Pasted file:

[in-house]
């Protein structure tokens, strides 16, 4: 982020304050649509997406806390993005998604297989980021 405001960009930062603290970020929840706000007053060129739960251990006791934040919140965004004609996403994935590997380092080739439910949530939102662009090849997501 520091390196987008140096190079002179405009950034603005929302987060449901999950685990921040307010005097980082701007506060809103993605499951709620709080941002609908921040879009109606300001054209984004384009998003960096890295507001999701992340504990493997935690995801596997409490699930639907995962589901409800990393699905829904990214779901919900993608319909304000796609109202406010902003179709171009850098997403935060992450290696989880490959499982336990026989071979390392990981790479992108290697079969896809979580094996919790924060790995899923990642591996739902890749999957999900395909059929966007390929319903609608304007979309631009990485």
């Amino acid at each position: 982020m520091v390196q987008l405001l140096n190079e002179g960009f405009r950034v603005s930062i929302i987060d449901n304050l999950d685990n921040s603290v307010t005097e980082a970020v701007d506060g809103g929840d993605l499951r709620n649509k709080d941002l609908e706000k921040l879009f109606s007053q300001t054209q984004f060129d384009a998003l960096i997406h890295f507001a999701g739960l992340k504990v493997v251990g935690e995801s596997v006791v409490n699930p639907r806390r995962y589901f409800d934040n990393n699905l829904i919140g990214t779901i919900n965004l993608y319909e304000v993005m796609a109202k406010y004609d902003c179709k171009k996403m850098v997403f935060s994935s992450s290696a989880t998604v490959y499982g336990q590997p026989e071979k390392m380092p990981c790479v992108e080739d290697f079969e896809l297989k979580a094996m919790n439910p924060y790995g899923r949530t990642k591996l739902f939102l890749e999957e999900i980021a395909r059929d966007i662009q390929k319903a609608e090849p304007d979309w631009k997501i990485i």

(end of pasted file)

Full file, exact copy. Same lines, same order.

[in-house]
């Protein structure tokens, strides 16, 4: 982020304050649509997406806390993005998604297989980021 405001960009930062603290970020929840706000007053060129739960251990006791934040919140965004004609996403994935590997380092080739439910949530939102662009090849997501 520091390196987008140096190079002179405009950034603005929302987060449901999950685990921040307010005097980082701007506060809103993605499951709620709080941002609908921040879009109606300001054209984004384009998003960096890295507001999701992340504990493997935690995801596997409490699930639907995962589901409800990393699905829904990214779901919900993608319909304000796609109202406010902003179709171009850098997403935060992450290696989880490959499982336990026989071979390392990981790479992108290697079969896809979580094996919790924060790995899923990642591996739902890749999957999900395909059929966007390929319903609608304007979309631009990485």
């Amino acid at each position: 982020m520091v390196q987008l405001l140096n190079e002179g960009f405009r950034v603005s930062i929302i987060d449901n304050l999950d685990n921040s603290v307010t005097e980082a970020v701007d506060g809103g929840d993605l499951r709620n649509k709080d941002l609908e706000k921040l879009f109606s007053q300001t054209q984004f060129d384009a998003l960096i997406h890295f507001a999701g739960l992340k504990v493997v251990g935690e995801s596997v006791v409490n699930p639907r806390r995962y589901f409800d934040n990393n699905l829904i919140g990214t779901i919900n965004l993608y319909e304000v993005m796609a109202k406010y004609d902003c179709k171009k996403m850098v997403f935060s994935s992450s290696a989880t998604v490959y499982g336990q590997p026989e071979k390392m380092p990981c790479v992108e080739d290697f079969e896809l297989k979580a094996m919790n439910p924060y790995g899923r949530t990642k591996l739902f939102l890749e999957e999900i980021a395909r059929d966007i662009q390929k319903a609608e090849p304007d979309w631009k997501i990485i």